How the Cross Attracts
Happily, this too is a Father-Son business in which everyday Christians can play an important part. Knowing that our unbelieving friends and loved ones find the cross offensive, God invites us to co-labor with Him in making it attractive. And this is not so difficult, since, for many reasons, the cross is attractive. Here are a few of the best.
First, the cross is attractive because it exhibits the unconditional love of God for fallen man. Long before a single sinner ever came to the Savior, God planned to send His Son into the world to be the Teacher, Priest, Sacrifice, and King of His people. He was certainly not moved to do so because He foresaw their holiness. To the contrary, foreseeing them in their sin and lost estate, He was moved with compassion and unconditional love to give His one and only Son to save them (John 3:16). Here is a most attractive flower in the garden of biblical truth: We do not have to be lovable to be loved!
Secondly, the cross is attractive because it displays salvation as a gift to be received, rather than a work to be accomplished. This is why, as Jesus breathed his last upon the cross, he triumphantly cried, “It is finished!” All that was necessary for our salvation–a life perfectly lived and a death willingly endured–had now been accomplished. Henceforth, says the Bible, Christ has done all, and fallen man can contribute nothing whatsoever to his finished work. All we can do is receive it gladly and gratefully, as a gift (Ephesians 2:8-10).
Yes, there is work for the Christian to do. But it is not done in order to be accepted; rather, it is done out of joy for having been accepted. Because of the cross, guilty, anxious, and driven souls can rest at last. Jesus said so himself. With the cross in view, he told sinners in Israel, “Come to me, all you who labor and are heavy-laden, and I will give you rest. Take my yoke upon you, and learn from me, for I am gentle and humble in heart, and you will find rest for your souls. For my yoke is easy, and my burden is light” (Mt. 11:30). He says the same to us today.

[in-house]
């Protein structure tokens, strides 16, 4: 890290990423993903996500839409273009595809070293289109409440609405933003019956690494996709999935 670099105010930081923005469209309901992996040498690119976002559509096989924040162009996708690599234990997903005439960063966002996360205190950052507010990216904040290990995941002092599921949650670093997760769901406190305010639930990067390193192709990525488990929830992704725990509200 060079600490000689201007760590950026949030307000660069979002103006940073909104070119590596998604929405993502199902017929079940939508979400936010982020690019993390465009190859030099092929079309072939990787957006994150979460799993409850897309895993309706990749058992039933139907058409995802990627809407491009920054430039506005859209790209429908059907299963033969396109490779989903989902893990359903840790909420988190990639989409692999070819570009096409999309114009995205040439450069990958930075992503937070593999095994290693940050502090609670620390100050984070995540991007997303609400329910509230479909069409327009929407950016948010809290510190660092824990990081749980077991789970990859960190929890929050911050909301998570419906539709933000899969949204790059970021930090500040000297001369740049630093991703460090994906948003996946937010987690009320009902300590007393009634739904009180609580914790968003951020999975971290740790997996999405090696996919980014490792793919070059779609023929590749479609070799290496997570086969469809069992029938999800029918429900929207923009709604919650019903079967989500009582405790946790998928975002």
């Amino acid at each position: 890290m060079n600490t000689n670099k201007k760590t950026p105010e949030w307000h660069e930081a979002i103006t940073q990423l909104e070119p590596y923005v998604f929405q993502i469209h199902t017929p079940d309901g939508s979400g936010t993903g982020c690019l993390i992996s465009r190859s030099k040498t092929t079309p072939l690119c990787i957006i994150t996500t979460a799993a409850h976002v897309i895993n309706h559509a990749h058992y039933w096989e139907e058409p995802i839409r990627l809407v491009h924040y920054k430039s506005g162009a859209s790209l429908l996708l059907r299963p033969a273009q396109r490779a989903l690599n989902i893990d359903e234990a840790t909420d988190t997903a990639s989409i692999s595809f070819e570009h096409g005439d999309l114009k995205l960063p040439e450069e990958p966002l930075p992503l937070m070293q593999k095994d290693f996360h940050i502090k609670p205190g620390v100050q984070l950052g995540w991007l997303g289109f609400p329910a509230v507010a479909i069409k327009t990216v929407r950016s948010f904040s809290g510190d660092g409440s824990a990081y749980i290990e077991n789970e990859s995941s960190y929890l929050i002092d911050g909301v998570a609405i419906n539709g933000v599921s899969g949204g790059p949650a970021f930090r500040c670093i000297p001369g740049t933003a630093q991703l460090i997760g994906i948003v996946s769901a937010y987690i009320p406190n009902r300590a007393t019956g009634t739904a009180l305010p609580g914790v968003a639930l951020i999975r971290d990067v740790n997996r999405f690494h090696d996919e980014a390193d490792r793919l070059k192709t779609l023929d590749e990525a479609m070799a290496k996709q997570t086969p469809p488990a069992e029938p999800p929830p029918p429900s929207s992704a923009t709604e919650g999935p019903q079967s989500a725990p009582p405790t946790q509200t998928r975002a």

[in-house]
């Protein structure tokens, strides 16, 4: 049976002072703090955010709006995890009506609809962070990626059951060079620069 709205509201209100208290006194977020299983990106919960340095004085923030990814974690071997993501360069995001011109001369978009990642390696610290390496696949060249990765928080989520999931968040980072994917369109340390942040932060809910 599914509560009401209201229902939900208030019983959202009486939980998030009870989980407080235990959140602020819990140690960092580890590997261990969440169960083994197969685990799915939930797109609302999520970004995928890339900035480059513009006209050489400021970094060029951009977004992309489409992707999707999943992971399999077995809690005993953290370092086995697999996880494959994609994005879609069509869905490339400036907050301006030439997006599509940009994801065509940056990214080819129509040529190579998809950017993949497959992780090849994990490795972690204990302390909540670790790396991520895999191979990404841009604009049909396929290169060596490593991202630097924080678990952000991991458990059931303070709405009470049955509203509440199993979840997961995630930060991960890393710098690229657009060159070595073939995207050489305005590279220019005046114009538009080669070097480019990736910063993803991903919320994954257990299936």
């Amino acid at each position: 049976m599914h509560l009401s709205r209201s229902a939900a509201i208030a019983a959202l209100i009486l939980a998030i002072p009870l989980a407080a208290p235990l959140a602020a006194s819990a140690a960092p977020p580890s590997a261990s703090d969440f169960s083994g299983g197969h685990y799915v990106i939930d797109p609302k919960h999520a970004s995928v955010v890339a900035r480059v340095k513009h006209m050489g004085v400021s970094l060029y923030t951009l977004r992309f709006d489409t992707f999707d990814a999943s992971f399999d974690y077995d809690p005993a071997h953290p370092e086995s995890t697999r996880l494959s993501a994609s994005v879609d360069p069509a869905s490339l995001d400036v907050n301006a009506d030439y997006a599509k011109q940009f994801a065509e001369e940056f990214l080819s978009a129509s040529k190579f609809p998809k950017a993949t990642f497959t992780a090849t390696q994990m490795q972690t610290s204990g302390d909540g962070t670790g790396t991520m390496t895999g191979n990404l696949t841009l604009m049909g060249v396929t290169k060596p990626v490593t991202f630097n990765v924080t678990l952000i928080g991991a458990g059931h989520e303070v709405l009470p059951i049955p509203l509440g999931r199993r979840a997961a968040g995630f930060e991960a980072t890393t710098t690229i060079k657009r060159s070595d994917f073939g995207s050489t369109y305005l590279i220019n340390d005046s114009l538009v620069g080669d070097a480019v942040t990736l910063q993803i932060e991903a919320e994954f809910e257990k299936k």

Finally, the cross is attractive because it offers hope of a life beyond the grave. All who learn of Christ’s death, learn also of his resurrection. All who see the cross, see also what lay beyond it–resurrection, ascension, the throne of God, and life in Heaven with God forever. To receive Christ is to receive it all. What an attraction! The cross is not the last word. The Savior is not dead, but lives. And if He lives, He can come to us, live within us, teach us, change us, take us safely to Heaven when we die and, some glorious day, raise us from the dead for even fuller life in a glorious new world (John 11, 1 Corinthians 15)!
Yes, of all its attractions, this may be the greatest–and the reason why multitudes of poor sinners, struggling to emerge from their darkness, keep turning to the cross day after day, year after year, even to the end of time. For there, atop Mt. Golgotha, we behold the very portal of Heaven. There, amidst the most dreadful darkness, divine light pours through most purely, most powerfully. There we see everything: God, sin, wrath, justice, love, grace, mercy, death, and–most attractively–eternal resurrection life with Him who loved us all.
If, by God’s grace, we have seen this great sight, let us labor with God to help others see it too. Let us labor to portray, not only the offense, but also the attraction of the cross. And let us labor confidently, knowing that with God all things are possible; that because of our simple obedience, many who are today offended by the cross will tomorrow count it their greatest glory.